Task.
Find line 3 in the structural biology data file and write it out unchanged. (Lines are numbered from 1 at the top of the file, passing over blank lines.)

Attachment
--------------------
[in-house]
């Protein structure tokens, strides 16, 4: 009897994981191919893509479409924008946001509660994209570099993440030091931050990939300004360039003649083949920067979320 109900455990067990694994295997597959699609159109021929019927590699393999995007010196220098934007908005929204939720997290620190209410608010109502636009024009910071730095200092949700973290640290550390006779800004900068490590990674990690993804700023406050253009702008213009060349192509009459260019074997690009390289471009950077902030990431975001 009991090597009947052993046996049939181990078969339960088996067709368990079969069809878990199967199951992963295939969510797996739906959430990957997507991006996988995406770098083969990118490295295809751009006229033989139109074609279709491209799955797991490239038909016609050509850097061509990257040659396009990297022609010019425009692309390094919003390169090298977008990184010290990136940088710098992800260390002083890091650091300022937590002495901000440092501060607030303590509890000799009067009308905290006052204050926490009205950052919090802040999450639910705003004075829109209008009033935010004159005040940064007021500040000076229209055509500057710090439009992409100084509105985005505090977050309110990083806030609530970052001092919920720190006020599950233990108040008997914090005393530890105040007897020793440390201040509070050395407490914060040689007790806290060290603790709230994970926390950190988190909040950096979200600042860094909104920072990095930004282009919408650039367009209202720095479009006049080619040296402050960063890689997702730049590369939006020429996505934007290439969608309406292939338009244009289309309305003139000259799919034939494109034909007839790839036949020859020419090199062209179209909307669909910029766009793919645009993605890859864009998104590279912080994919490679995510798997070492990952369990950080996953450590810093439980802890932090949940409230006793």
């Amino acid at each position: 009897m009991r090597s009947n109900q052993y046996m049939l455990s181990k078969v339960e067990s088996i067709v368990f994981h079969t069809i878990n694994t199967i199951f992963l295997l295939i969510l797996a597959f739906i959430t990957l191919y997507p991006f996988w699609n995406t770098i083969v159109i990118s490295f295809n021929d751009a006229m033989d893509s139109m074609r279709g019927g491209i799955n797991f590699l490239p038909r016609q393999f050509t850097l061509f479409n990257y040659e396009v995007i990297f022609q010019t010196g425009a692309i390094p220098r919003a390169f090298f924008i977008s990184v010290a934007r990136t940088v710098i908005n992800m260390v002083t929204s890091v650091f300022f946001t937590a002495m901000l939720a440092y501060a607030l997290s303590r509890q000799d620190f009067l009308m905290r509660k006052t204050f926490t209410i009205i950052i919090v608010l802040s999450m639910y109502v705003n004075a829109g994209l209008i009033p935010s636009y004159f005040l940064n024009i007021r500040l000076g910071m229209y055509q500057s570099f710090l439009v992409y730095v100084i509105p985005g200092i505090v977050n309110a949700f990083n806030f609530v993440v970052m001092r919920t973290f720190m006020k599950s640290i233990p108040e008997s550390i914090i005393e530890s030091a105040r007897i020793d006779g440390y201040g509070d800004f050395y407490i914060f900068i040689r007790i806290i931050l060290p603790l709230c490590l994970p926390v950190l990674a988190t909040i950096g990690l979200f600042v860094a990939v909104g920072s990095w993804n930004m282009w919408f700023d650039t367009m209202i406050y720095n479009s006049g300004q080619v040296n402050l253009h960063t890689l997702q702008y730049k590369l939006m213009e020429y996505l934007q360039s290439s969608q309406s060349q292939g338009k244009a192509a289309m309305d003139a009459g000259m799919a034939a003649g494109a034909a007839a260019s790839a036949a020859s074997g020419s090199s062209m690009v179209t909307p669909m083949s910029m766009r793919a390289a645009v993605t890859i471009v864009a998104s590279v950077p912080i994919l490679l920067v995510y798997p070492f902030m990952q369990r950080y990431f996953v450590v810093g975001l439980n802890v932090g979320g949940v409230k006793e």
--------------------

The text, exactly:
């Amino acid at each position: 009897m009991r090597s009947n109900q052993y046996m049939l455990s181990k078969v339960e067990s088996i067709v368990f994981h079969t069809i878990n694994t199967i199951f992963l295997l295939i969510l797996a597959f739906i959430t990957l191919y997507p991006f996988w699609n995406t770098i083969v159109i990118s490295f295809n021929d751009a006229m033989d893509s139109m074609r279709g019927g491209i799955n797991f590699l490239p038909r016609q393999f050509t850097l061509f479409n990257y040659e396009v995007i990297f022609q010019t010196g425009a692309i390094p220098r919003a390169f090298f924008i977008s990184v010290a934007r990136t940088v710098i908005n992800m260390v002083t929204s890091v650091f300022f946001t937590a002495m901000l939720a440092y501060a607030l997290s303590r509890q000799d620190f009067l009308m905290r509660k006052t204050f926490t209410i009205i950052i919090v608010l802040s999450m639910y109502v705003n004075a829109g994209l209008i009033p935010s636009y004159f005040l940064n024009i007021r500040l000076g910071m229209y055509q500057s570099f710090l439009v992409y730095v100084i509105p985005g200092i505090v977050n309110a949700f990083n806030f609530v993440v970052m001092r919920t973290f720190m006020k599950s640290i233990p108040e008997s550390i914090i005393e530890s030091a105040r007897i020793d006779g440390y201040g509070d800004f050395y407490i914060f900068i040689r007790i806290i931050l060290p603790l709230c490590l994970p926390v950190l990674a988190t909040i950096g990690l979200f600042v860094a990939v909104g920072s990095w993804n930004m282009w919408f700023d650039t367009m209202i406050y720095n479009s006049g300004q080619v040296n402050l253009h960063t890689l997702q702008y730049k590369l939006m213009e020429y996505l934007q360039s290439s969608q309406s060349q292939g338009k244009a192509a289309m309305d003139a009459g000259m799919a034939a003649g494109a034909a007839a260019s790839a036949a020859s074997g020419s090199s062209m690009v179209t909307p669909m083949s910029m766009r793919a390289a645009v993605t890859i471009v864009a998104s590279v950077p912080i994919l490679l920067v995510y798997p070492f902030m990952q369990r950080y990431f996953v450590v810093g975001l439980n802890v932090g979320g949940v409230k006793e």